This insight comes from the IPCPL originators’ experience in private market M&A transactions, where they noticed the following:

(i)    Buyers of privately-owned businesses tend to represent the class of buyers of privately-held businesses that are willing to pay the highest price and, so, generally represent the most relevant buyers in determining FMV, and so are the most relevant in terms of estimating OCC for private capital market transactions.

(ii)   Such buyers tend to set bid prices for private market acquisitions based on estimates of OCC based on public market returns to risk and, so, the OCC used in setting the private market transaction prices generally represent fair market risk-adjusted expected rates of return.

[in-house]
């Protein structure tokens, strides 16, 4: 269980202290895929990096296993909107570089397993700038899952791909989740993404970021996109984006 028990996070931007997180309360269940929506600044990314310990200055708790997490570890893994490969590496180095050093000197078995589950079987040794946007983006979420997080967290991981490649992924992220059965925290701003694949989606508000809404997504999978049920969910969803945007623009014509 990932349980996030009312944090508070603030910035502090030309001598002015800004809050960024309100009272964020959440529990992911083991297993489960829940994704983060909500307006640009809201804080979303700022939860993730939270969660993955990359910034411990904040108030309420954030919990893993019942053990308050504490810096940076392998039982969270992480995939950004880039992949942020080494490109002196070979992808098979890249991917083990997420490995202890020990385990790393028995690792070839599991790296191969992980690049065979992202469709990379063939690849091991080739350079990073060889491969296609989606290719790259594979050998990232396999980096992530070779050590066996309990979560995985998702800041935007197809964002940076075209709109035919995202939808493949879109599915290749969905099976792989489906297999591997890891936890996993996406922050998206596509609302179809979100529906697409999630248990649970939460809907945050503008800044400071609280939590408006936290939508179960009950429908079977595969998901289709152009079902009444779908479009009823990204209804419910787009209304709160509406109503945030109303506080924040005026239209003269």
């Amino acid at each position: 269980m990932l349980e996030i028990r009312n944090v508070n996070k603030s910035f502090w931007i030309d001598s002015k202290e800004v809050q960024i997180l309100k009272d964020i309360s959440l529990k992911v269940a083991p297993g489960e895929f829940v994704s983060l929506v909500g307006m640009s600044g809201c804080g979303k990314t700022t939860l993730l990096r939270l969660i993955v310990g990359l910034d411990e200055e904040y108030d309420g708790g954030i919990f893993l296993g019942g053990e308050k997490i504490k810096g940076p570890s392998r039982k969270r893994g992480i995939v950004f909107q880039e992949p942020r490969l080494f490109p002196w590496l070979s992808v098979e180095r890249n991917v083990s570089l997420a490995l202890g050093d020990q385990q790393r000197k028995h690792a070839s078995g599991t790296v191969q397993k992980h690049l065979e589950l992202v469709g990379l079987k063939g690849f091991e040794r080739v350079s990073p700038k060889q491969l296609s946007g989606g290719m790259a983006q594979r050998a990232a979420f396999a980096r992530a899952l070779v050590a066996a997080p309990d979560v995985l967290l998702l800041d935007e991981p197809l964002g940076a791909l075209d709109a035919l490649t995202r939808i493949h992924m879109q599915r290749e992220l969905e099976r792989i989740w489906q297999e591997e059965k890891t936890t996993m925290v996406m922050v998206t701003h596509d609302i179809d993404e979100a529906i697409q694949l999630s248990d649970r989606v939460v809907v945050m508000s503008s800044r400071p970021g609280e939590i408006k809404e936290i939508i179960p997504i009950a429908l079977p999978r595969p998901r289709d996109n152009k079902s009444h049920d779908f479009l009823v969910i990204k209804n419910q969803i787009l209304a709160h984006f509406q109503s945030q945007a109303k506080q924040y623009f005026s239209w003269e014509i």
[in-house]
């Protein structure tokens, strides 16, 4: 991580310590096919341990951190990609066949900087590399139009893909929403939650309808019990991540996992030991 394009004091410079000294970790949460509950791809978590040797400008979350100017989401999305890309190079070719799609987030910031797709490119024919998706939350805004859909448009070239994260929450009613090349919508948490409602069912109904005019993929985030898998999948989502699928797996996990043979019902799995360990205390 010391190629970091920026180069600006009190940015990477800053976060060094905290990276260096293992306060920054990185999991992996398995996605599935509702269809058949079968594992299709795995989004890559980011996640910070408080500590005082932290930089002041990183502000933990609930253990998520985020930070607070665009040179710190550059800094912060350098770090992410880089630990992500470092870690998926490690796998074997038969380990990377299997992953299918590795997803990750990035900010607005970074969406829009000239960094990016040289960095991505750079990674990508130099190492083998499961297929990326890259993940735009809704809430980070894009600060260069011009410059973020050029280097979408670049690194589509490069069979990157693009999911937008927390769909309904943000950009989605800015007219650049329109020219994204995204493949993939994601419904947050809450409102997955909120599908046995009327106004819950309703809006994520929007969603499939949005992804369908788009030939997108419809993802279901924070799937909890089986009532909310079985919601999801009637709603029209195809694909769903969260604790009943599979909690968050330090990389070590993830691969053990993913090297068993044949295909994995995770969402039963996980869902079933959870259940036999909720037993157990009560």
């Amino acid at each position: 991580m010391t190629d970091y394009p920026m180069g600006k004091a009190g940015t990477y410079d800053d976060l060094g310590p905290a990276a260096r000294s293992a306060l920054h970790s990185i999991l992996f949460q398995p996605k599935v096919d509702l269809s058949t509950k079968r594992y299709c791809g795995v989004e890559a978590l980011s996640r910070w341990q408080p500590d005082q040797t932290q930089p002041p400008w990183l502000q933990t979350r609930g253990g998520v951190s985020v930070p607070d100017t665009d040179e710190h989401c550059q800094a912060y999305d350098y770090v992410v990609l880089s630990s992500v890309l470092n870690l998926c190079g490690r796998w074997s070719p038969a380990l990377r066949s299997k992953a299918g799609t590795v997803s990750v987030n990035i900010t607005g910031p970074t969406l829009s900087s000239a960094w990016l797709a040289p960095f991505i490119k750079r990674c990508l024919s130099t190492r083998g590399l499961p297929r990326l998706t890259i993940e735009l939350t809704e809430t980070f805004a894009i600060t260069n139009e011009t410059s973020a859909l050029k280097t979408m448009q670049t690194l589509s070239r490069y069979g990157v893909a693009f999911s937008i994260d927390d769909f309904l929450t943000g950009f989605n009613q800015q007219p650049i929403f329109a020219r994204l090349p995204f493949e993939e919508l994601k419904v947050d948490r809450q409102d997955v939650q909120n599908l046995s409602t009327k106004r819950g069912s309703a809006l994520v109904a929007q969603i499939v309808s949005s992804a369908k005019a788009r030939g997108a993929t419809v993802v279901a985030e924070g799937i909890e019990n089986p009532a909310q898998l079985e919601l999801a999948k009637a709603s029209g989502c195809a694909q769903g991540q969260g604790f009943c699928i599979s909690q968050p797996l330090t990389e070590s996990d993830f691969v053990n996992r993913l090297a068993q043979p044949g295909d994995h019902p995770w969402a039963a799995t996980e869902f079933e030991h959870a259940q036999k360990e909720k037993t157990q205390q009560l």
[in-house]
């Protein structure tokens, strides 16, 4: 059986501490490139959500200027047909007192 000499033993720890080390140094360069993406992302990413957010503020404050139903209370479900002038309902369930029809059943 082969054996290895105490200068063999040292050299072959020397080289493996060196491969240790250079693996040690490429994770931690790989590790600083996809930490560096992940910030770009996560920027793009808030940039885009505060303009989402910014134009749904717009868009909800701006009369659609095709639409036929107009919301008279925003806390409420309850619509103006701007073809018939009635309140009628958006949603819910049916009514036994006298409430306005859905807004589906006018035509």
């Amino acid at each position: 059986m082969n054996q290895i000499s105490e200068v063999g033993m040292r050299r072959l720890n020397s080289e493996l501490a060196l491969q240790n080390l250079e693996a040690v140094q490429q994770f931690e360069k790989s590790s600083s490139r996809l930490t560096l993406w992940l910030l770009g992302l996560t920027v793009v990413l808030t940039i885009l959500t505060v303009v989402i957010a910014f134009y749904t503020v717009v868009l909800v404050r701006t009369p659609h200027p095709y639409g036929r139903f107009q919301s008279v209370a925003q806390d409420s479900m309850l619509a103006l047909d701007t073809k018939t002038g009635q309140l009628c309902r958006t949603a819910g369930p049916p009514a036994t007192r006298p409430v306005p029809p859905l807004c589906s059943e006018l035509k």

(iii)  Such buyers tend to adjust their bid prices for private market acquisitions downward based on their estimated transaction costs, so as to effectively achieve the same risk-adjusted return to risks that they would obtain in their own companies in the public equity markets.

A reasonable interpretation of DBB’s insights is that buyers are essentially exchanging liquidity—that would otherwise be used to acquire risk exposures in the public markets—for less liquid risk exposures available in privately-held assets.